3 Movies Like The Abyss (2023)

Staff & contributors

Chasing the feel of watching The Abyss ? Here are the movies we recommend you watch right after.

Not to be confused with James Cameron’s 1989 film, The Abyss isn’t the worst disaster film, but it could have been so much more. Inspired by the earthquake that actually happened in the real life town of Kiruna, there’s an important story here about worker safety, responsible mining, improving emergency protocols, and preserving the environment. However, like plenty of disaster movies, the film plays out in the most predictable ways, attaching a frankly irrelevant family drama that takes time away from the terrifying, claustrophobic nightmare that could have been. It does have decent effects, and even some decent scenes, but The Abyss is more interested in using the real life earthquake to manufacture drama, rather than actually looking into the manmade disaster.

Besides the futuristic tech that pops in and out, there’s not a lot about The Kitchen that signals it as a sci-fi film. Neglected housing projects and violent raids have become too common to count as dystopian, so it often feels like The Kitchen could’ve gone without labeling itself as part of the genre (the real world is bad enough). But underneath those layers is a subtle but sublimely tender story about father and son finding each other amid the rubble of real life. First-time directors Daniel Kaluuya (Get Out, The Black Panther) and Kibwe Tavares delicately balance the personal and the political, never undermining the former as many socially aware films do. If Kaluuya and Tavares had fleshed the world it built a little more and removed the parts, such as the sci-fi elements, that did not work out, then Izi and Benji’s story would have been memorably devastating, instead of just affecting.

Genre: Adventure, Comedy, Drama, Science Fiction, Thriller

Actor: BACKROAD GEE, Cristale, Dani Moseley, Demmy Ladipo, Ewart James Walters, Fiona Marr, Henry Lawfull, Hope Ikpoku Jnr, Ian Wright, Jedaiah Bannerman, Kane Robinson, Karen Williams, Lola-Rose Maxwell, Neville Watson, Rasaq Kukoyi, Rhys Yates

Director: Daniel Kaluuya, Kibwe Tavares

Rating: R

The story of how Dave Kroupa excitedly joined online dating sites only to meet a murderous stalker is both distressing and fascinating. You feel for the guy and wonder how a person could commit such heinous crimes. That in itself is a feat: to be genuinely shocked despite the prevalence of true crime documentaries. But Lover, Stalker, Killer takes way too long to get to the point. For a good chunk of the documentary, you’re left wondering how the pieces will fall into place, all while the interviewees are hyping it up to be something truly horrific as if it were a movie or a game, and not an actually traumatic moment that forever altered the course of Kroupa and his family’s life. It’s good that we get a first-hand account of the case from Kroupa himself because otherwise, this would be another case of desensitized, sensationalized fare. The central story is interesting to be sure, but a lack of technical flare and in-depth questioning makes it, overall, flimsy and overlong.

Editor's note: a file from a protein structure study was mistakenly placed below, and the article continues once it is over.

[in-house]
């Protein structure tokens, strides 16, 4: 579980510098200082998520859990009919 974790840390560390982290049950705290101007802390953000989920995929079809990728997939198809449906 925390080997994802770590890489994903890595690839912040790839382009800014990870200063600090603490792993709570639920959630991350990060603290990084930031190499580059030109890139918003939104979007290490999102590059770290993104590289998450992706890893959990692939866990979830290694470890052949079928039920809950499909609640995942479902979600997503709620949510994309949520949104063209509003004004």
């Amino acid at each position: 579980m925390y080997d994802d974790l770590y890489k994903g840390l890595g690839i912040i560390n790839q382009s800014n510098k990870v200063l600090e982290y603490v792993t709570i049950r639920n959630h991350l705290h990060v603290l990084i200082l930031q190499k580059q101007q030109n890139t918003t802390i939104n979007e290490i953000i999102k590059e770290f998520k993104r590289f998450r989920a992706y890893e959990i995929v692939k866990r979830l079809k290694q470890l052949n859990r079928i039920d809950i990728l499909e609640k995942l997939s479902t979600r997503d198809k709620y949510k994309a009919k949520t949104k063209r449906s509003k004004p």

Genre: Crime, Documentary

Actor: Cari Farver, Chris Maher, Dave Kroupa, Ryan Avis

Director: Sam Hobkinson

Rating: R

The Beautiful Game starts off with a hilarious, brilliantly written opening sequence that should have set the tone for the film. Then almost immediately, we're met with some shoddy writing, and in a strange way, that is what sets the tone for the film, instead. This film presents the story of the Homeless World Cup and how it empowers those who feel they have no direction, and so naturally we want to feel their triumph. But the film seems to want to cross over the jovial and wholesome line and deeper into the characters' struggles, and while some characters only need a glimpse of it, it generally comes across like a jarring lack of commitment. The film isn't carrying home any writing gold, but it's not really about winning, is it?

Genre: Drama

Actor: Anna Maria Everett, Aoi Okuyama, Bill Nighy, Callum Scott Howells, Colin Azzopardi, Cristina Rodlo, Daniel Attwell, Gabriel Akuwudike, James McNicholas, Jessye Romeo, Kazuhiro Muroyama, Kit Young, Layo-Christina Akinlude, Massimo Scola, Micheal Ward, Robin Nazari, Shane Casey, Sheyi Cole, Sian Reese-Williams, Susan Wokoma, Tom Vaughan-Lawlor, Valeria Golino

Director: Thea Sharrock

Rating: PG-13